Jobs that are more stressful may carry higher income, more security, survey says

Those looking for work need to decide whether they want a job with less stress or more money Americans across the country who are becoming increasingly desperate for any type of income as they look to consolidate debt may be faced with a decision to either make more money in a more grueling job, or settle for less cash in position that is less stressful.

According to a recent survey conducted by, some of the most stressful jobs in 2010 were found to be firefighter, corporate executive, surgeon, police officer, and commercial pilot.

However, while incredibly stressful, the survey also pointed out that many of the listed positions were also found to be the most sought-after positions on the market because of their high wages or job security.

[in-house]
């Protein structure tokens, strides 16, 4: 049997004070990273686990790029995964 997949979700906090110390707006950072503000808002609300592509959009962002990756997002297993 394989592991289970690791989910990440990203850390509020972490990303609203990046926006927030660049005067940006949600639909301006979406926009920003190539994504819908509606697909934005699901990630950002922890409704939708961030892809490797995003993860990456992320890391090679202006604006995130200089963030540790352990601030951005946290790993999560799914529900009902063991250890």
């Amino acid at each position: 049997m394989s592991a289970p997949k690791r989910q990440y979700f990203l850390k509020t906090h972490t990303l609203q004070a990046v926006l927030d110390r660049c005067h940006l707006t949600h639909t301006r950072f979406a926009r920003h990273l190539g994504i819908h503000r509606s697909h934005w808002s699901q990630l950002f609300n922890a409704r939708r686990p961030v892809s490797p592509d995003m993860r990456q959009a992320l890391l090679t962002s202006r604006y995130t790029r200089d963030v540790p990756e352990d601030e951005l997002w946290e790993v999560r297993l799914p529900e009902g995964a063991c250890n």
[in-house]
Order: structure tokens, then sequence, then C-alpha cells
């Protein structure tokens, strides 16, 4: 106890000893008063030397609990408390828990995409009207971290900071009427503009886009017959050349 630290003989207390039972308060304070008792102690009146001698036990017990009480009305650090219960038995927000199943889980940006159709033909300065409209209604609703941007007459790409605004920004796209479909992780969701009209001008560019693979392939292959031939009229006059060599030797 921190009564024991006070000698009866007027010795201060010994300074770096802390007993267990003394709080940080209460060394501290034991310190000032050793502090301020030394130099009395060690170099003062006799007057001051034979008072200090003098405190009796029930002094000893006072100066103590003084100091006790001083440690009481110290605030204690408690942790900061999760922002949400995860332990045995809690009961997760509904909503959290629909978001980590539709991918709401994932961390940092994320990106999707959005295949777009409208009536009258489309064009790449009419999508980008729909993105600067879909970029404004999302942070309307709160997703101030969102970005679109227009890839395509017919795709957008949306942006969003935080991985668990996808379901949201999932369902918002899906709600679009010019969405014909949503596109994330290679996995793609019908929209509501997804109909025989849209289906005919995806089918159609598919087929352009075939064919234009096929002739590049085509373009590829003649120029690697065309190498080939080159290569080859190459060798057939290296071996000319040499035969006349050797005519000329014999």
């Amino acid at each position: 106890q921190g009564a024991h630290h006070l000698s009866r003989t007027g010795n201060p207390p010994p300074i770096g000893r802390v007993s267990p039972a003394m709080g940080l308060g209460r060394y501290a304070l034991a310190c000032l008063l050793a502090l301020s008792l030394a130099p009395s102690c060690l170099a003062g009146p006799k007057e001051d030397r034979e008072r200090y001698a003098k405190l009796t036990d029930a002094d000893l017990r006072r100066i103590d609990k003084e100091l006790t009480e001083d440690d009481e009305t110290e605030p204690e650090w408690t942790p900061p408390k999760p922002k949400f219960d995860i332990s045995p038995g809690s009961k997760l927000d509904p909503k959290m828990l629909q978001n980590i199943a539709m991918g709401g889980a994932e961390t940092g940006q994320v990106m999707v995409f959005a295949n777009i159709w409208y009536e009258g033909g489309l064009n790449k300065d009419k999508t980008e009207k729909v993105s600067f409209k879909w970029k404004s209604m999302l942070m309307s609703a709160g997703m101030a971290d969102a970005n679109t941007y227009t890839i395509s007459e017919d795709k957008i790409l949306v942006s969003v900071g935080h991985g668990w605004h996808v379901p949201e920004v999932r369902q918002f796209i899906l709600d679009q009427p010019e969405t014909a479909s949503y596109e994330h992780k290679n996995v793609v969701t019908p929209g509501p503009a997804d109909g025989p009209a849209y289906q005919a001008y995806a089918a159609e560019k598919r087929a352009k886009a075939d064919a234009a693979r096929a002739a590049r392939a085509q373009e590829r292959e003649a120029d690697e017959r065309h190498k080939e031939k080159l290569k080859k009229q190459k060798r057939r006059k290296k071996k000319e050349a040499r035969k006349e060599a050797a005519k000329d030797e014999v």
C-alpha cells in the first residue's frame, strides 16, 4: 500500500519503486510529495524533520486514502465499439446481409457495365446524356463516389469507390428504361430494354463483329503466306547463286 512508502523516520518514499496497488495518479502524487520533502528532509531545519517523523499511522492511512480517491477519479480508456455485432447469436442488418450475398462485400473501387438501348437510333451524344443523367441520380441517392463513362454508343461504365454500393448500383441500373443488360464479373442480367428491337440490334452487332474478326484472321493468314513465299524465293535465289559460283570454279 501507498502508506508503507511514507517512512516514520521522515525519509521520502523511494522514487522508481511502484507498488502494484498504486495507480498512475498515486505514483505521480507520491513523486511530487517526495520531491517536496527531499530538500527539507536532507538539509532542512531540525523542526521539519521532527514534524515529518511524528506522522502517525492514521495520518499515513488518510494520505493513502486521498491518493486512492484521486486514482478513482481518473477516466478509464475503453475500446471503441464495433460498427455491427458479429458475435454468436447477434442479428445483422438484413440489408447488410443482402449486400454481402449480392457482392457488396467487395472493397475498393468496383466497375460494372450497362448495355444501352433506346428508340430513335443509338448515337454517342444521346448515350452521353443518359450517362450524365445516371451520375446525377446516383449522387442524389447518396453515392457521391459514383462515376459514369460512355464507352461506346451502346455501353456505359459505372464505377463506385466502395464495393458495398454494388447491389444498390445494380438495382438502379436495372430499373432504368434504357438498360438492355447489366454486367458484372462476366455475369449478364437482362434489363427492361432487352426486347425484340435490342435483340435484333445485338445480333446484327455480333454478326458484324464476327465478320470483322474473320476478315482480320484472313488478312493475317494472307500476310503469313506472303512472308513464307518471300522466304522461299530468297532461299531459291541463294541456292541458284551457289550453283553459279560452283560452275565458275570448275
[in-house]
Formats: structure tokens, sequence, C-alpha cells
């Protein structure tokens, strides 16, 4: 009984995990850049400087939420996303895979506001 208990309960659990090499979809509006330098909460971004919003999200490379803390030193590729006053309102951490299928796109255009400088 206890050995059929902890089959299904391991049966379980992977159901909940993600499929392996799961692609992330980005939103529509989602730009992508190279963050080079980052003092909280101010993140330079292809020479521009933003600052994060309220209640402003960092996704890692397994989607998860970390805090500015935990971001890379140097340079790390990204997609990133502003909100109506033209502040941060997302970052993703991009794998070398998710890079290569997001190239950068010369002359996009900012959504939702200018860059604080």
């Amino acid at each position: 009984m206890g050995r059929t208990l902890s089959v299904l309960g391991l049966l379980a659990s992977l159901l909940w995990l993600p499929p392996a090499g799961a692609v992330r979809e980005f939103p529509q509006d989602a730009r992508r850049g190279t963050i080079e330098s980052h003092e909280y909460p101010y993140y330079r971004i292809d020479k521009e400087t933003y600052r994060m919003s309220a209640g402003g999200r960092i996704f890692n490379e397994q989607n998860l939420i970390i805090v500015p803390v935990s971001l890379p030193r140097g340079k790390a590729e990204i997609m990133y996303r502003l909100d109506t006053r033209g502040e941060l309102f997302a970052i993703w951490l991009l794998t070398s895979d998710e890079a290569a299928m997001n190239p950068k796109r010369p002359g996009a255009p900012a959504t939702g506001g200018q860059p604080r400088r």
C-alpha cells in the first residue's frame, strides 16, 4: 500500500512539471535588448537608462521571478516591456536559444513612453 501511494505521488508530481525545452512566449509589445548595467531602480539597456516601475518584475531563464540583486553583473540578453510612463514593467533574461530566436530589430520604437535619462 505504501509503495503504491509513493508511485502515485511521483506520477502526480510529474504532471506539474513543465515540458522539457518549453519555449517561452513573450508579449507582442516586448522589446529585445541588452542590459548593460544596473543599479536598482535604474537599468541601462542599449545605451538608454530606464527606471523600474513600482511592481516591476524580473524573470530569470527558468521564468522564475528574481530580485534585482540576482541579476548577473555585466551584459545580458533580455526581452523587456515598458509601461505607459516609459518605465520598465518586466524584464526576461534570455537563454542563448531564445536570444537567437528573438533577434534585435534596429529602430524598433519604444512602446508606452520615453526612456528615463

"While fear of losing your job may keep you awake at night, the nation’s most stressful job – firefighter – has one of the lowest unemployment rates," explains Tony Lee, publisher for "On the other hand, many low-stress jobs offer little room for advancement, and often don’t appeal to ambitious, educated job seekers."

Among the least stressful jobs documented during the year – which are easier on a daily basis but may not bring in as much of a salary – were musical instrument repairer, medical records technician, actuary, and librarian.